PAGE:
Arts & Entertainment

Mircea Cotlet. Photo courtesy of BNL

By Daniel Dunaief

An innovative scientist in the world of nanostructures, Mircea Cotlet recently scored Inventor of the Year honors from Battelle.

A principal investigator and materials scientist in the Soft and Bio Nanomaterials Group at the Center for Functional Nanomaterials at Brookhaven National Laboratory, Cotlet has conducted a wide range of research over his dozen years on Long Island.

The distinction from Battelle, which manages BNL through Brookhaven Sciences Associates, honors researchers who have made significant scientific or engineering contributions that have societal or financial impacts.

“The award recognizes [Cotlet’s] ongoing contributions to materials science at BNL, specifically his work on low-dimensional semiconductors, 1-D nanowires, and tiny 0-D nanocrystals called quantum dots,” Katy Delaney, a Battelle spokesperson, explained in an email.

Researchers who have worked with Cotlet believe he deserves the honor.

Cotlet is an “extraordinary scientist” who “stands out” for his thorough work and creative approach” said Deep Jariwala, an assistant professor in the Department of Electrical and Systems Engineering at the University of Pennsylvania. Jariwala has known Cotlet for over two years and has collaborated with him over the last year.

Cotlet has “really laid the foundational ground in understanding the rules that govern charge and energy transfer across hybrid quantum confined materials systems that comprise quantum dots, organic molecules–two-dimensional materials as well as biologically photoactive materials,” Jariwala added.

The technologies will impact the science and technologies of sensing, displays and energy harvesting in the future, Jariwala predicted.

Eric Stach, a professor in the Department of Materials Science and Engineering at the University of Pennsylvania who had previously worked at the CFN, said Cotlet “tries to figure out ways of putting together disparate systems at the nanoscale.”

By combining these materials, Cotlet is able to “improve the overall performance” of systems, Stach continued. “He’s trying to tune the ability of a given material system to capture light and do something with it.”

Cotlet recently partnered self-assembled two-dimensional nanoparticles, such as the one-atom-thick graphene, with light-absorbing materials like organic compounds.

The result enhances their ability to detect light, which could be valuable in medical imaging, radiation detection and surveillance applications. The mini-partnership boosted the photoresponse of graphene by up to 600 percent by changing the structure of the polymer.

Indeed, a defense contractor has shown an interest in research they could use for low light level detection applications, Cotlet said.

Like other scientists at BNL, Cotlet not only conducts his own research, but he also helps other scientists who come to the Department of Energy facility to use the equipment at the CFN, to make basic and translational science discoveries.

Cotlet patented a self-assembly process before he published it.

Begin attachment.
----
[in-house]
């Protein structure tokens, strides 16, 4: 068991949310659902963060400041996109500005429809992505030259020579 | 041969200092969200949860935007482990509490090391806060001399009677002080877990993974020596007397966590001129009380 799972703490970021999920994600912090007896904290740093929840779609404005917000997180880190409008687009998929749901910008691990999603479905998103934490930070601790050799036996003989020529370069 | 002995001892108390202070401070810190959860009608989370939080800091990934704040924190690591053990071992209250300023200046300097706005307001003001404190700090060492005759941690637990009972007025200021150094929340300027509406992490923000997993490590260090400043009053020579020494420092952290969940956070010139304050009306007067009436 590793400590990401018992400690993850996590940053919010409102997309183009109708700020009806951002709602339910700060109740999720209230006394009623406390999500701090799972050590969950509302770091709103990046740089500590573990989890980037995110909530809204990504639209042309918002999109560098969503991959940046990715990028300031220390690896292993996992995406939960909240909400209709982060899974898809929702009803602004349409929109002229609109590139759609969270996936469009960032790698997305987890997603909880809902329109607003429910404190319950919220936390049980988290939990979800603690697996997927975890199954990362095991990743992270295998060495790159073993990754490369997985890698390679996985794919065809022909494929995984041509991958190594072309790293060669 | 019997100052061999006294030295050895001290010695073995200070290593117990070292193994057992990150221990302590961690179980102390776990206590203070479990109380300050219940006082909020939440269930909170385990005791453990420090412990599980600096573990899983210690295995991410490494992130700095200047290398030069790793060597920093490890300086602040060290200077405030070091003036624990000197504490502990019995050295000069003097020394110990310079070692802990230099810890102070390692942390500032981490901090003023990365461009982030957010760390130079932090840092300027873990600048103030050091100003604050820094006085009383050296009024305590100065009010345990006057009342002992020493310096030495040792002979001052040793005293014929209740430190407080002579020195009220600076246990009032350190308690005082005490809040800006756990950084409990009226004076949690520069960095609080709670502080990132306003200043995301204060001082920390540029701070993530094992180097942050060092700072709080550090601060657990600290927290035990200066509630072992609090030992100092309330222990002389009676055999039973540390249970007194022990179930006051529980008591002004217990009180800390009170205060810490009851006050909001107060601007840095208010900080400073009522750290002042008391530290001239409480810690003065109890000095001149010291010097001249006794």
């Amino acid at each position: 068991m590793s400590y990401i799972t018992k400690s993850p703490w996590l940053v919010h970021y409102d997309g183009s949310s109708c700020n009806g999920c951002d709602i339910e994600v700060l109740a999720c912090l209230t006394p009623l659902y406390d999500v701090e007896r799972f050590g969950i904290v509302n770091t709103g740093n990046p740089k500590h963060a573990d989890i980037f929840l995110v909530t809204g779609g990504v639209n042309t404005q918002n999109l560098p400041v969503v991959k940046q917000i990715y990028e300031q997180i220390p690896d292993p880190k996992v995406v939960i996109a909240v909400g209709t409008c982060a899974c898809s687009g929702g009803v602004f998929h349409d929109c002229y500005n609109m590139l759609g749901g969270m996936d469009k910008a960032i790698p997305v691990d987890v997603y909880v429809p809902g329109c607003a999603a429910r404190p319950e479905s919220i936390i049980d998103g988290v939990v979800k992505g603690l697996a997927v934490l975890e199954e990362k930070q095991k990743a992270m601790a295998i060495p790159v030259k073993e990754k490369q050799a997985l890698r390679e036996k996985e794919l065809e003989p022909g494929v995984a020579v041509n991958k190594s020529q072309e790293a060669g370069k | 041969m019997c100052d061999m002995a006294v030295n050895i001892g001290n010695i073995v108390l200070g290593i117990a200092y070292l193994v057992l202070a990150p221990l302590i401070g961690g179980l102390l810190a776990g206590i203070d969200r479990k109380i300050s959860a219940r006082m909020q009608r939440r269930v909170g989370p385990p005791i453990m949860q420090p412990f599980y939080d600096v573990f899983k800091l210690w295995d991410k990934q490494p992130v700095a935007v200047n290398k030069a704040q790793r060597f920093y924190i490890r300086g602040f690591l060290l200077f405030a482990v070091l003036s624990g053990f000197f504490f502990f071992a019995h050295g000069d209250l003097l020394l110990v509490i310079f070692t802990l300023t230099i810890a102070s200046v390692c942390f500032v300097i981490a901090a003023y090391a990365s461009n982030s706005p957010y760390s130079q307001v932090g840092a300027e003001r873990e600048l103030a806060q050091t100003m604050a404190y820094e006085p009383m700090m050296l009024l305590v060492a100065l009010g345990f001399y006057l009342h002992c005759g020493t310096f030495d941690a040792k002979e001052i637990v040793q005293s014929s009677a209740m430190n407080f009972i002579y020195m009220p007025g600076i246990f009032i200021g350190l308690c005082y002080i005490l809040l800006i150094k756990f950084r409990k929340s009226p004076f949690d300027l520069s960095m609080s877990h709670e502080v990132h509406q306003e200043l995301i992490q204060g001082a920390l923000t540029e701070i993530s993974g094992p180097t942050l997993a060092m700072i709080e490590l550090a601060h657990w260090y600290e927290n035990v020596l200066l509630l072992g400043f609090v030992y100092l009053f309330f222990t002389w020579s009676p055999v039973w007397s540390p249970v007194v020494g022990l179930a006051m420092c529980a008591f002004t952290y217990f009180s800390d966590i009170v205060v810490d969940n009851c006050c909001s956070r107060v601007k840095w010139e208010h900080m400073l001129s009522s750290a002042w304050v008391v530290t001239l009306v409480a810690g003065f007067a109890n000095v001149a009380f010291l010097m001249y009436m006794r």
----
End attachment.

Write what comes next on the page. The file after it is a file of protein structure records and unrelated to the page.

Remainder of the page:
He is continuing conversations with a big company that is exploring the benefits of this type of approach for one of its product, while he is also working with the technology transfer office at BNL to look at the development of photodetectors for low light applications.

“Having graphene and the conductor polymer would absorb light from ultraviolet to visible light,” Cotlet said.

The physics changes from bulk to nanoparticles to nanocrystals, Cotlet said, and he engineers the smaller materials for a given function.

“We basically like to play with the interface between different types of nanomaterials,” he said. “We like to control the light-simulated process.”

Working at an energy department site, he also has experience with solar panels and with light-emitting diodes.

Jariwala described the science as extending to interfaces that also occur in nature, such as in photosynthesis and bioluminescence. “By combining techniques and materials that we have developed and looked at, we hope to answer fundamental mechanistic questions and provide insights into long-standing questions about biological energy conversion processes,” he wrote.

As far as some of the current materials he uses, Cotlet works on graphene and the transition metal dichalcogenides and he explores their potential application as quantum materials. He tries to look for emerging properties coming out of nanomaterials for various applications, but most of his efforts are in basic science.

Jariwala explained that he and Cotlet are seeking to understand the efficient transduction of energy in quantum sized systems when they are brought close to one another in an orderly fashion.

After his upbringing in Romania, where he attended college, Cotlet appreciated the opportunity to learn from one of the pioneering groups in the world in single-molecule microscopy at the Katholieke Universiteit Leuven in Belgium, where he studied for his doctorate.

He also did a fellowship at Harvard, where he worked on unique microscopy, and then went on to conduct postdoctoral work at Los Alamos National Laboratory, where he worked on protein folding and on optimal imaging methods.

Cotlet arrived at the CFN just as the facility was going online.

“The CFN went beyond its original promise for cutting edge science,” he said. The center has been, and he continues to hope it will be, the best place he could dream of to conduct research.

The postdoctoral researchers who have come through his lab have all been successful, either leading their own projects or joining commercial teams.

Up until he was 18, Cotlet wasn’t focused on science, but, rather, anticipated becoming a fighter pilot. He discovered, however, that he had a vision defect.

“All my childhood, I was set up to become a fighter pilot,” but the discovery of a condition called chromatopsy changed his plans.